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Homework: necessary work for children or unnecessary work for parents?

girl homework

Speak to each and every parent on the playground on any given day and you will find a myriad of responses.

Some feel homework is completely unnecessary full stop. Others feel it is ok as long as it is relevant. There are the ‘too much’ camp as well as the ‘not enough – we want more’ camp. So, which is it? Necessary work for children or unnecessary work for parents?

How do I personally feel about homework?

As both a teacher and a parent, I can understand many different viewpoints. In the past, I have reluctantly set homework because it was a school expectation. Having sat there, ten minutes before the pupils are supposed to leave, I have suddenly remembered the homework. A quick search on the Internet, worksheet found and printed 30 times. Is that homework necessary? Probably not. So, why give it out? Because it was school policy. 

Even well-thought out pieces of homework can leave a teacher on the receiving end of abuse and confusion. I distinctly remember giving a ‘fun’ piece of homework to my maths class. We were beginning to learn about algebra and how numbers could be represented by letters. The worksheet linked to numbers in various film titles, TV programmes and songs. All but one of my class loved it. In fact, I would probably say that all of the class loved it, but one parent did not. I was chastised for it not being maths, despite explaining how it linked to what we were learning. 

My daughters are both hard-working and keen to do their homework on an evening. I am lucky in that respect. For now, at least. It is never a battle getting them to complete a piece of work. My youngest begs to read to me. Long may this continue as it makes life easier. So, I am not privy to how it feels to have to ‘force’ and negotiate with your child to get them to sit down and complete homework. I can imagine it must be really upsetting and traumatising for both at times. Moreover, the child will have a significantly reduced amount of leisure time. And what about the parent’s me-time?

In other words, I am on the fence when it comes to homework. In life, we will all be faced with having to do things we don’t want to do. It is important that our children comprehend that. On the other hand, does it matter if a child does not wish to label the parts of a Stone Age house? How will that actually benefit them? Reading, number facts and times tables are the important things for me. 

What about other people’s opinions?

I posed this question to many others and here are some of the responses:

Emma Jones, Life in the Mum’s Lane

“I have a love/hate relationship with homework. Often at primary school it ends up being parent homework. I’ve made rainforests, fire engines, volcanoes, Viking shields the list goes on and on. I do however think reading at home & times table (multiplication) is vital. I’ve been a TA for nearly 3 years & really can see the difference between those that read often/do times tables and those that don’t.”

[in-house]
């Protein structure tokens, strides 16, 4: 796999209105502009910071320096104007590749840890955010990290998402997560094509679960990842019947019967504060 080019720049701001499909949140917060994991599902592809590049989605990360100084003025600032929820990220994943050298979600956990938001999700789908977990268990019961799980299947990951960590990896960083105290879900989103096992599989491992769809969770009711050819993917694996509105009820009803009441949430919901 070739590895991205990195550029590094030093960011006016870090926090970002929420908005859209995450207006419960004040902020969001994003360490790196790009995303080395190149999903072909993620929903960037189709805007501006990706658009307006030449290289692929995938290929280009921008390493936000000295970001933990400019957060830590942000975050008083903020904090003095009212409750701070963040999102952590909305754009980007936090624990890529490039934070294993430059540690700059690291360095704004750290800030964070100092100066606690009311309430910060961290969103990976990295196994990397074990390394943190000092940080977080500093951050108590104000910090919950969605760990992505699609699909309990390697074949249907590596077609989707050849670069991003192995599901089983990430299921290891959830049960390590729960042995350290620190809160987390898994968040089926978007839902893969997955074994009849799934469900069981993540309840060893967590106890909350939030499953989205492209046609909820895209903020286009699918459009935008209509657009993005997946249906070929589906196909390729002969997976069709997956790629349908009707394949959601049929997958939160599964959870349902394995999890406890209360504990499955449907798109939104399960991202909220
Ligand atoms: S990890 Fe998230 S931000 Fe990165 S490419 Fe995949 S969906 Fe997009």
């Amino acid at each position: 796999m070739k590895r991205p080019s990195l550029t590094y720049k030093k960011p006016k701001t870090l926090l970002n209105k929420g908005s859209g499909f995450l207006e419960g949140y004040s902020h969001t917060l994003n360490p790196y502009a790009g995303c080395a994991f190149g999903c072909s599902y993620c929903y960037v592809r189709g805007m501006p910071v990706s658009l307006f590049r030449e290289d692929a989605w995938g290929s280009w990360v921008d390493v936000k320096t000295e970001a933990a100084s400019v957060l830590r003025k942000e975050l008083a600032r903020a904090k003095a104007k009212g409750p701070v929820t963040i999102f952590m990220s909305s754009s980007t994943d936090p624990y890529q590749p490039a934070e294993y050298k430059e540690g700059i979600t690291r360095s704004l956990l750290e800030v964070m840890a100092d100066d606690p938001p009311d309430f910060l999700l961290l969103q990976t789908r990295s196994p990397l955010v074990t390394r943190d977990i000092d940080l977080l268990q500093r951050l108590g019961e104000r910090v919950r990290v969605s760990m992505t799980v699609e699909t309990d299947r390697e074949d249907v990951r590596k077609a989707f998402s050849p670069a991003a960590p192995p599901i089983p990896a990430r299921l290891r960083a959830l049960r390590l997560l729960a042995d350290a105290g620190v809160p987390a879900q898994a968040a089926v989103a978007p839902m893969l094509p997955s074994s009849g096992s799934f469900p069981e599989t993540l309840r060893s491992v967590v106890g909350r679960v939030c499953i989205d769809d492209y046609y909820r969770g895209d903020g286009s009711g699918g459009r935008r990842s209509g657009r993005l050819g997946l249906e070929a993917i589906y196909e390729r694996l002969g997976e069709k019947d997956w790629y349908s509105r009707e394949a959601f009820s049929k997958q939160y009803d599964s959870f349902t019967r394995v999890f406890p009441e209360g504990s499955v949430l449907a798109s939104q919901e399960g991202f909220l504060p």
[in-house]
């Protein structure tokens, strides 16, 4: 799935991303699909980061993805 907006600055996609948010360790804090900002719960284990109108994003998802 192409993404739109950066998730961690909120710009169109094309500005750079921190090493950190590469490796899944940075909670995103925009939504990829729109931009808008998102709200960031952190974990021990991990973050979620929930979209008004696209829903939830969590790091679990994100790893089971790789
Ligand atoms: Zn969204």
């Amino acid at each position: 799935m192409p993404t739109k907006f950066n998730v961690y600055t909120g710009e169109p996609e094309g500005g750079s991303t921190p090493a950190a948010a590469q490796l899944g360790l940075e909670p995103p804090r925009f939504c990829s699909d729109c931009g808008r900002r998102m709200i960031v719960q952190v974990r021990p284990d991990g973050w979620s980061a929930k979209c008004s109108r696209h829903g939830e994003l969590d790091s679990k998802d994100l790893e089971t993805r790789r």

Ami Roberts, Through Ami’s Eyes

“I think homework is an important part of school. It helps children understand the importance of independent learning and helps reinforce what they are learnt in school. On the flip side I do feel like sometimes homework is given when the children are too young. I’d say that year 3 is a good age to start a small amount as before that they are still so little.”

Emma Reed

“We really struggled in reception with the sheer volume of homework, so I wrote this post. It’s not much better in year 1 except that he is now used to it.”

Jennifer Gladwin, Mighty Mama Bear

“It can be a challenge when they’re already tired at school and come home to yet more work. Yet we find it’s good that they can do the work in their own time, without the pressures, distractions and time constraints of school. My middle son has grasped some things better at home because he’s got more time to go over it and isn’t embarrassed to say he doesn’t understand.”

Nina Spencer, Spencer’s ARC

“I hate homework. As adults we are told to leave our work at the office. So, why do my 7-year-olds get over an hour’s worth of homework a weekend? Often the homework is something I have to do with them. Our house is a busy one 2 sets of twins and my hubby works away a lot. So entertaining 2-year-old twins while trying to help with homework for the big two is near in impossible. Did I mention I hate homework?”

Mary Proctor, Over 40 and a Mum to One

“I’m not particularly opposed to homework in term time if it’s relevant and actually gets marked. But I think that online homework like mymaths is totally pointless as the children don’t have to show any working out as to how they got to their answer. I do object to holiday homework. To my mind holidays are for children to unwind and relax with family and friends.”

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